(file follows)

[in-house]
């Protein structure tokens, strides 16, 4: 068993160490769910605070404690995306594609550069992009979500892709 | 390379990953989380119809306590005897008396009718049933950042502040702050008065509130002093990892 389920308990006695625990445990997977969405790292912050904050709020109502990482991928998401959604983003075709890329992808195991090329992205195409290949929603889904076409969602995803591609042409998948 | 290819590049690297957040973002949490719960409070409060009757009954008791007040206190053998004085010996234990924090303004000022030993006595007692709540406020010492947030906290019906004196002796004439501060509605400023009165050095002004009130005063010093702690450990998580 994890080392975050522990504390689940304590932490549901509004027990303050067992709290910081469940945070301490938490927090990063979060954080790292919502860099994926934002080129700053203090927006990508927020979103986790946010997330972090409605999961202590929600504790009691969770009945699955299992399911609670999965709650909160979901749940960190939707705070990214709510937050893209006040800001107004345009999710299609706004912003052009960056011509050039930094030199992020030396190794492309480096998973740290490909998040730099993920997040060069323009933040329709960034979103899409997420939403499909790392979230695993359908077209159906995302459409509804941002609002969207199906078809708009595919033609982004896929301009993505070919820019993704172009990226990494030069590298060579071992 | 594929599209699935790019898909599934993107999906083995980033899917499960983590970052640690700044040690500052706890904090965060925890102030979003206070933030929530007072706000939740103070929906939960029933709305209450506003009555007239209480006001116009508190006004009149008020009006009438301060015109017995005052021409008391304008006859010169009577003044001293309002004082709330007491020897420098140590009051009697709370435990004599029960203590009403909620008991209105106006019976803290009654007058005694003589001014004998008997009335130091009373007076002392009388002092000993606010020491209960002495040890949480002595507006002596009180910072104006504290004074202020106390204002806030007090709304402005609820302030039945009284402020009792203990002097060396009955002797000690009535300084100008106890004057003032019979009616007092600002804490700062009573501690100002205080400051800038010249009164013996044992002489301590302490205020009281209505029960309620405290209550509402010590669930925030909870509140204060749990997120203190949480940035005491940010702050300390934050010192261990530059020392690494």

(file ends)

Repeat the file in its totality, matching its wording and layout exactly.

[in-house]
């Protein structure tokens, strides 16, 4: 068993160490769910605070404690995306594609550069992009979500892709 | 390379990953989380119809306590005897008396009718049933950042502040702050008065509130002093990892 389920308990006695625990445990997977969405790292912050904050709020109502990482991928998401959604983003075709890329992808195991090329992205195409290949929603889904076409969602995803591609042409998948 | 290819590049690297957040973002949490719960409070409060009757009954008791007040206190053998004085010996234990924090303004000022030993006595007692709540406020010492947030906290019906004196002796004439501060509605400023009165050095002004009130005063010093702690450990998580 994890080392975050522990504390689940304590932490549901509004027990303050067992709290910081469940945070301490938490927090990063979060954080790292919502860099994926934002080129700053203090927006990508927020979103986790946010997330972090409605999961202590929600504790009691969770009945699955299992399911609670999965709650909160979901749940960190939707705070990214709510937050893209006040800001107004345009999710299609706004912003052009960056011509050039930094030199992020030396190794492309480096998973740290490909998040730099993920997040060069323009933040329709960034979103899409997420939403499909790392979230695993359908077209159906995302459409509804941002609002969207199906078809708009595919033609982004896929301009993505070919820019993704172009990226990494030069590298060579071992 | 594929599209699935790019898909599934993107999906083995980033899917499960983590970052640690700044040690500052706890904090965060925890102030979003206070933030929530007072706000939740103070929906939960029933709305209450506003009555007239209480006001116009508190006004009149008020009006009438301060015109017995005052021409008391304008006859010169009577003044001293309002004082709330007491020897420098140590009051009697709370435990004599029960203590009403909620008991209105106006019976803290009654007058005694003589001014004998008997009335130091009373007076002392009388002092000993606010020491209960002495040890949480002595507006002596009180910072104006504290004074202020106390204002806030007090709304402005609820302030039945009284402020009792203990002097060396009955002797000690009535300084100008106890004057003032019979009616007092600002804490700062009573501690100002205080400051800038010249009164013996044992002489301590302490205020009281209505029960309620405290209550509402010590669930925030909870509140204060749990997120203190949480940035005491940010702050300390934050010192261990530059020392690494």